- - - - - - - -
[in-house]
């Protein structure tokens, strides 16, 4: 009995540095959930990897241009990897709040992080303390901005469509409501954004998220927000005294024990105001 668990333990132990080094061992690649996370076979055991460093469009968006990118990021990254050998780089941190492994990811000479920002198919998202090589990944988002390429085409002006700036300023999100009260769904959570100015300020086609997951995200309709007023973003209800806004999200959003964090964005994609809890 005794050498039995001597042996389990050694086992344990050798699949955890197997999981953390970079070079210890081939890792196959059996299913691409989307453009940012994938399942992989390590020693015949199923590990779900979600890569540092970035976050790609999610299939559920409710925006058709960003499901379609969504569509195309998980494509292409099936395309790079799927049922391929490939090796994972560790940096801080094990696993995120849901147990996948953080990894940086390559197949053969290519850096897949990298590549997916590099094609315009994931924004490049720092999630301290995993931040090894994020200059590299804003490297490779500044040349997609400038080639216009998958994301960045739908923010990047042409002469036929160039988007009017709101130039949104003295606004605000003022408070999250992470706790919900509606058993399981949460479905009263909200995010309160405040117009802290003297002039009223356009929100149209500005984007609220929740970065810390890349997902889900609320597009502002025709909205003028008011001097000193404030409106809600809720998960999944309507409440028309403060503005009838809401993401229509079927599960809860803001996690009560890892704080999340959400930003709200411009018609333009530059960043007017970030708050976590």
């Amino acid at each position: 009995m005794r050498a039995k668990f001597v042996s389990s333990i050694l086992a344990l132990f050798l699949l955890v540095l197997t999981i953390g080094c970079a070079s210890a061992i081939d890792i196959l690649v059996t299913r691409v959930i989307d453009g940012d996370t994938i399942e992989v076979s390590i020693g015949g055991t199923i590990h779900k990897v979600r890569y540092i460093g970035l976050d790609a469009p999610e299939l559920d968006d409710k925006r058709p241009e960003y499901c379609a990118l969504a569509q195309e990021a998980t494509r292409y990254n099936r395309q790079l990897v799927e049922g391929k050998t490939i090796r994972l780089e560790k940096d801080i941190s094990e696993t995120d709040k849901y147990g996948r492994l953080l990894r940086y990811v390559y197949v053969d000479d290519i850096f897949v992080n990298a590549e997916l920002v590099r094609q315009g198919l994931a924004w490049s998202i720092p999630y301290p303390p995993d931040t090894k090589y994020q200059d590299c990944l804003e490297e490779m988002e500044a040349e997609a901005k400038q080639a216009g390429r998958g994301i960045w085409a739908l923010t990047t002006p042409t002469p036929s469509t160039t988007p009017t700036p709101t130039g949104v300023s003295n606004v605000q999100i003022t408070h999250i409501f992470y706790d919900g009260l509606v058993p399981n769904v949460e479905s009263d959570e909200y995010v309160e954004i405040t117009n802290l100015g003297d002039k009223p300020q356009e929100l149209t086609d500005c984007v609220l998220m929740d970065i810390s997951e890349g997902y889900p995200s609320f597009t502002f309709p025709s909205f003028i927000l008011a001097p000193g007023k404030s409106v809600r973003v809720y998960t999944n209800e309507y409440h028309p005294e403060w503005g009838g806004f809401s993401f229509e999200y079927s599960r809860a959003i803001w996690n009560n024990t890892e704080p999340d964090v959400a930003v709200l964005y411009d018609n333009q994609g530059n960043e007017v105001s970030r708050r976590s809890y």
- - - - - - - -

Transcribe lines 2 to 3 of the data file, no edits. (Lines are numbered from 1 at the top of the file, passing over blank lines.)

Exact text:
């Protein structure tokens, strides 16, 4: 009995540095959930990897241009990897709040992080303390901005469509409501954004998220927000005294024990105001 668990333990132990080094061992690649996370076979055991460093469009968006990118990021990254050998780089941190492994990811000479920002198919998202090589990944988002390429085409002006700036300023999100009260769904959570100015300020086609997951995200309709007023973003209800806004999200959003964090964005994609809890 005794050498039995001597042996389990050694086992344990050798699949955890197997999981953390970079070079210890081939890792196959059996299913691409989307453009940012994938399942992989390590020693015949199923590990779900979600890569540092970035976050790609999610299939559920409710925006058709960003499901379609969504569509195309998980494509292409099936395309790079799927049922391929490939090796994972560790940096801080094990696993995120849901147990996948953080990894940086390559197949053969290519850096897949990298590549997916590099094609315009994931924004490049720092999630301290995993931040090894994020200059590299804003490297490779500044040349997609400038080639216009998958994301960045739908923010990047042409002469036929160039988007009017709101130039949104003295606004605000003022408070999250992470706790919900509606058993399981949460479905009263909200995010309160405040117009802290003297002039009223356009929100149209500005984007609220929740970065810390890349997902889900609320597009502002025709909205003028008011001097000193404030409106809600809720998960999944309507409440028309403060503005009838809401993401229509079927599960809860803001996690009560890892704080999340959400930003709200411009018609333009530059960043007017970030708050976590």
């Amino acid at each position: 009995m005794r050498a039995k668990f001597v042996s389990s333990i050694l086992a344990l132990f050798l699949l955890v540095l197997t999981i953390g080094c970079a070079s210890a061992i081939d890792i196959l690649v059996t299913r691409v959930i989307d453009g940012d996370t994938i399942e992989v076979s390590i020693g015949g055991t199923i590990h779900k990897v979600r890569y540092i460093g970035l976050d790609a469009p999610e299939l559920d968006d409710k925006r058709p241009e960003y499901c379609a990118l969504a569509q195309e990021a998980t494509r292409y990254n099936r395309q790079l990897v799927e049922g391929k050998t490939i090796r994972l780089e560790k940096d801080i941190s094990e696993t995120d709040k849901y147990g996948r492994l953080l990894r940086y990811v390559y197949v053969d000479d290519i850096f897949v992080n990298a590549e997916l920002v590099r094609q315009g198919l994931a924004w490049s998202i720092p999630y301290p303390p995993d931040t090894k090589y994020q200059d590299c990944l804003e490297e490779m988002e500044a040349e997609a901005k400038q080639a216009g390429r998958g994301i960045w085409a739908l923010t990047t002006p042409t002469p036929s469509t160039t988007p009017t700036p709101t130039g949104v300023s003295n606004v605000q999100i003022t408070h999250i409501f992470y706790d919900g009260l509606v058993p399981n769904v949460e479905s009263d959570e909200y995010v309160e954004i405040t117009n802290l100015g003297d002039k009223p300020q356009e929100l149209t086609d500005c984007v609220l998220m929740d970065i810390s997951e890349g997902y889900p995200s609320f597009t502002f309709p025709s909205f003028i927000l008011a001097p000193g007023k404030s409106v809600r973003v809720y998960t999944n209800e309507y409440h028309p005294e403060w503005g009838g806004f809401s993401f229509e999200y079927s599960r809860a959003i803001w996690n009560n024990t890892e704080p999340d964090v959400a930003v709200l964005y411009d018609n333009q994609g530059n960043e007017v105001s970030r708050r976590s809890y």